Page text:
Because change both comes from and leads to innovation, PR is changing – and in a revolutionary way in 2016. Here’s how.

PR trends_ Rosemary Plorin

Content Again?

It was 1996 when Bill Gates told us “Content is king.” It’s remained true for two decades, but this year’s content PR strategies take it to a whole new level. Great content – without great discovery – doesn’t bear value. Getting the message out in a variety of different ways and engaging viewers to get more eyes on it is crucial in 2016.

How do you engage viewers in today’s distracted world?  With interactive content and content amplification.

Just like before, you begin with high-quality content. No hard-sells or frivolous, keyword filled texts that don’t mean anything. Meaningful and value-added information remains the key to successful content.

Because today’s audiences expect content that’s more personal and immersive, the time for interactive multimedia content is now. Interactivity doesn’t mean simply adding a clickable link to your website (though you still want a clickable link to your site), viewers truly want to engage. Include an interactive infographics where viewers play a game or take a quiz. Bake in a relevant survey question and provide an instant aggregated tally. Give the audience a chance to have fun and fully experience what you have to say.

Done effectively, interactive content gives viewers an incentive to take action and increases audience interest and awareness of your brand. It also increases the likelihood of Facebook and Twitter sharing – add Images and video and increase the odds even more.

Content amplification is important this year. Adding new content to lead generation strategies, articles, white papers, marketing newsletters and emails are a few of the methods you can use to amplify your content in 2016.

Deal With It

Your online reputation is everything. Because it’s so easy for anyone with Internet access to post disparaging reviews or comments, it’s vital that business professionals take control of their company’s online reputation. It’s no longer possible to ignore the haters. When a potential customer searches for your company on Google and the first thing they see is negative, that’s it. They’re moving on to the next provider on the list.

Of course, the best way to avoid negative customer comments online is to prevent negative customer experiences. Leaders should empower team members to effectively handle customer concerns and develop procedures to deal with problems in a positive way.

But even spectacular customer service can’t completely preclude the negative comment. Someone somewhere for some reason (valid or not) will likely post something negative about your company. You can’t stop them. What you can do, however, is combat the negative by consistently creating and publishing high-quality content. Actively engage with customers on social media. Maintain a professional presence and prove your expertise.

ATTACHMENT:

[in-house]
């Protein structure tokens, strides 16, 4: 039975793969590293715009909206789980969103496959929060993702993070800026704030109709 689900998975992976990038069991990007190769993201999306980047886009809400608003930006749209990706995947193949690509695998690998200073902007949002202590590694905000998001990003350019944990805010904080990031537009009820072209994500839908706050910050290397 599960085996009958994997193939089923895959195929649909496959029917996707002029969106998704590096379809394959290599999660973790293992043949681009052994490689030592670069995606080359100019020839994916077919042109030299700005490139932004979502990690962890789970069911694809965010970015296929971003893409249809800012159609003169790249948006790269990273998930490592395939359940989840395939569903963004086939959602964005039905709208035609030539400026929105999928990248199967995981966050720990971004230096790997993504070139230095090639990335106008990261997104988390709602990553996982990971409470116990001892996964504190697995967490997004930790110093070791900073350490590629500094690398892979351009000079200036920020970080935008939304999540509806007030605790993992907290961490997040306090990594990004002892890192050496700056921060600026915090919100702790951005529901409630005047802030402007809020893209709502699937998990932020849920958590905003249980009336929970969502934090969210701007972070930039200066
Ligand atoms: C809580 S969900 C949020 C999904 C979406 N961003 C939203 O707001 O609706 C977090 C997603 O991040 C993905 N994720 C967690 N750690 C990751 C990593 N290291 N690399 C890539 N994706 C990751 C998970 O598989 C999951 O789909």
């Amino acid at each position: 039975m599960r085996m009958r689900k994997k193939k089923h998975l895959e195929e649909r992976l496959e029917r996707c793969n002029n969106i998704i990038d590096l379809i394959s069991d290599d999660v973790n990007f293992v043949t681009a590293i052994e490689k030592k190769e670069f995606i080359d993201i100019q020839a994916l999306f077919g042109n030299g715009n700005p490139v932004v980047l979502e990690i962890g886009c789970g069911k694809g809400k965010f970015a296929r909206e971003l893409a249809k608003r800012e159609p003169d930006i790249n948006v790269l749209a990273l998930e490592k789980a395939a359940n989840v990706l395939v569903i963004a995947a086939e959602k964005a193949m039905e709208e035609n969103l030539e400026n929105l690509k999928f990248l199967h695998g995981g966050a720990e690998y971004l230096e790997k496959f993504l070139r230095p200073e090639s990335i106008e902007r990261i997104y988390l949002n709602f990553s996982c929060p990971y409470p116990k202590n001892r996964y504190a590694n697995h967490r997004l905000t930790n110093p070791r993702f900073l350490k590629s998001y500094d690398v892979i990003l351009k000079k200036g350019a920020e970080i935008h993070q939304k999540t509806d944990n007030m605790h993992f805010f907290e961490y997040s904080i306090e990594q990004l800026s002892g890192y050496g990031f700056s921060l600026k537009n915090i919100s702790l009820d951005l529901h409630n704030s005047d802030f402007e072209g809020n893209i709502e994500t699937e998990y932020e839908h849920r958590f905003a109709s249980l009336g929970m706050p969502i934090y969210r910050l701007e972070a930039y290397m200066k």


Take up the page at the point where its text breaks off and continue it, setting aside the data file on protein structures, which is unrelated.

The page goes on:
Paid Promotions Pay Off

Not much in the online world of PR is argued over more than the use of paid promotions. Many argue they just aren’t that effective and a waste of money. Others disagree, saying paid promotions are an important part of an overall campaign to reach new audiences. The naysayers used to be right. They’re not anymore.

According to the Content Marketing Institute 2016 benchmark report, PR professionals’ use of paid promoted and social media ads to distribute content has increased and, in a switch from previous years, they’re seeing a higher return on their efforts. This is the year to start taking paid promotions and social ads seriously.

Influence and Thought Leadership

Thought leaders are the informed experts in their fields, the go-to people, the oft quoted movers and shakers. Thought leadership consists of building an online reputation as an expert and becoming an industry influencer. As a PR strategy, thought leadership has consistently gained traction in recent years and is a top priority in 2016.

Thought leaders frequently publish expert content on their own blogs, industry blogs, industry publications and in interaction with customers, colleagues and other industry professionals on social media. Thought leaders don’t just give out useful advice, however, they often voice their professional opinions, as in commentary on a relevant industry news site. Stated in a thoughtful and professionally relevant context, a strong opinion increases respect.

Realize, however, that not all thoughts and opinions will land in print. Thought leaders are known for their quotable quotes. For example, Colin Powell famously stated, “There are no secrets to success. It is the result of preparation, hard work and learning from failure.” While there’s no guarantee you’ll become as famous as Colin Powell, if you earn the reputation as an opinion leader and expert in your field, you gain trust.

Prepare for Emerging Technologies

Smartphones have already impacted PR. Content has to fit smaller screens and look good doing it. Wearable watches are a hit with consumers and other wearable Internet-connected devices are on the horizon. Device-tailored content is even more important in 2016. Increasingly, consumers expect instant information on all of their devices. Companies have to include plans for meeting those expectations.

Another PR trend beginning to take hold is virtual reality. (Don’t believe me, checkout Google’s VR shop – and don’t miss the cool new Mattel View-Master VR Starter Pack). Although it may not be right for small business yet, its time is coming. Big companies, like The North Face, use virtual tours to engage customers. Real estate professionals use virtual home tours to attract buyers. It’s just a matter of time before virtual reality makes its way into the mainstream.

2016 is going to be an exciting one in public relations and marketing. It’s time to get the creative juices flowing.